Regarding Selflessness

Regarding Selflessness

One evening, while teaching a group of college students, I explored an idea set forth by the 18th-century Scottish philosopher, Adam Smith. In his Inquiry into the Nature and Causes of the Wealth of Nations (1776), Smith noted that each of us have been given unique gifts that should be nurtured and “offered up” [my words] on behalf of the entire community. By promoting our self-interest (specializing) we, in turn, help promote the social interest.

Now, if you remember that when the Lord commissioned the Apostles (Mt 10), he reminded them that He was “…sending them like sheep into the midst of wolves; so, they should be shrewd as serpents and as simple as doves.” So, given this, I decided to slightly complicate this matter for my students. Regarding Smith’s ideas, I provided my own unique twist: “Isn’t it a wonderful thing that our Creator, our God, has gifted each one of us with unique skills and has asked us to nurture them and use them for the good of our fellow brothers and sisters?”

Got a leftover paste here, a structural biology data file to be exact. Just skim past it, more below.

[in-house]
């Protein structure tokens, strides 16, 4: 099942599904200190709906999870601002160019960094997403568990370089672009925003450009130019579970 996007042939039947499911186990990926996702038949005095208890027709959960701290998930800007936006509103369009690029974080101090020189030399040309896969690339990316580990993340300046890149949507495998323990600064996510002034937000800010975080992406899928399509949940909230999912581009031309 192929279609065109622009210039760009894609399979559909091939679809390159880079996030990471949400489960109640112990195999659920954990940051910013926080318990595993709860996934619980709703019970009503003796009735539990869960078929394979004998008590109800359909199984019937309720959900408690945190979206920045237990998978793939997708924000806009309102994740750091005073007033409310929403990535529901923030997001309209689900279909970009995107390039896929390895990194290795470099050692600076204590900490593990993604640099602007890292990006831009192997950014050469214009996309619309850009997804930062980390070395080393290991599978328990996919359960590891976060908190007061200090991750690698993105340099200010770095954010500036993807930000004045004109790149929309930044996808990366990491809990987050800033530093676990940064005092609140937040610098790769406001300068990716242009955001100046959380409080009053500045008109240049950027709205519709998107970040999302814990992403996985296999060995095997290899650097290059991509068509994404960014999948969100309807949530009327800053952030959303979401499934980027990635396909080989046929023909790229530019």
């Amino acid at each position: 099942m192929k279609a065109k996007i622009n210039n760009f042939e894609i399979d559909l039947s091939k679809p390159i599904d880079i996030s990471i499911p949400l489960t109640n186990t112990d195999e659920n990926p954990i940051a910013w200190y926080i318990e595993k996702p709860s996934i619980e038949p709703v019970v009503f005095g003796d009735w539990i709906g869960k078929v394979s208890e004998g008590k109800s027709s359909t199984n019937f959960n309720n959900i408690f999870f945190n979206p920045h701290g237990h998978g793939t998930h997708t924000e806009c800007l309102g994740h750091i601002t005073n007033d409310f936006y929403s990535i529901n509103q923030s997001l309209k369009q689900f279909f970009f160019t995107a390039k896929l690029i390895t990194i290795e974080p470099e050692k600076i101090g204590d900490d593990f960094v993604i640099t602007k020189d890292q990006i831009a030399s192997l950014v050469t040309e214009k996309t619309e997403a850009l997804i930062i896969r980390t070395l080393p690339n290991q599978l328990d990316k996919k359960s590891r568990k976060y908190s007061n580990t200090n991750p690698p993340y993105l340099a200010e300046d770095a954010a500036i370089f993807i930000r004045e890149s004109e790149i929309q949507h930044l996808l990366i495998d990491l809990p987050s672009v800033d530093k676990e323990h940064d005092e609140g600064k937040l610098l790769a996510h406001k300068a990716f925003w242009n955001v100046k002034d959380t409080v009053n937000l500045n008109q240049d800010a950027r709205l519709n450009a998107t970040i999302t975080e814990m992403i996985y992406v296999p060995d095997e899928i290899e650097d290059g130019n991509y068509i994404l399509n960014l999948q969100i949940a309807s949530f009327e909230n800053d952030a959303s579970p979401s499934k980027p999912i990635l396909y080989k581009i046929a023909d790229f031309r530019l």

Also, rather than holding to Smith’s terminology of “self-interest” and “social interest,” I asked my students to define the terms “selfish” and “selfless.” In defining “selfish,” my students settled upon “what’s in it for me” as their definition. They also believed that the words selfishness and self-interest were interchangeable, which is an entirely different discussion. Regarding the word, selfishness, I remembered what St. Ignatius of Loyola had once spoken to his fellow Jesuits: “There is no room in the Society of Jesus for a man who desires only his own salvation.”

In defining selfless, we turned to an internet dictionary and settled upon this definition: “To be selfless is to be unselfish and have little concern for oneself.”

After setting these word parameters, a single student raised her hand and blurted out:

There is no such thing as a selfless act.

So, a dialogue ensued…

First, it was Mother Teresa of Calcutta

Me: “Were the actions of Saint Mother Teresa (in devoting herself to the service of the poorest-of-the-poor) an example of self-interest or selflessness?”

Her: “Self-interest; she did so out of adherence to a religious obligation.”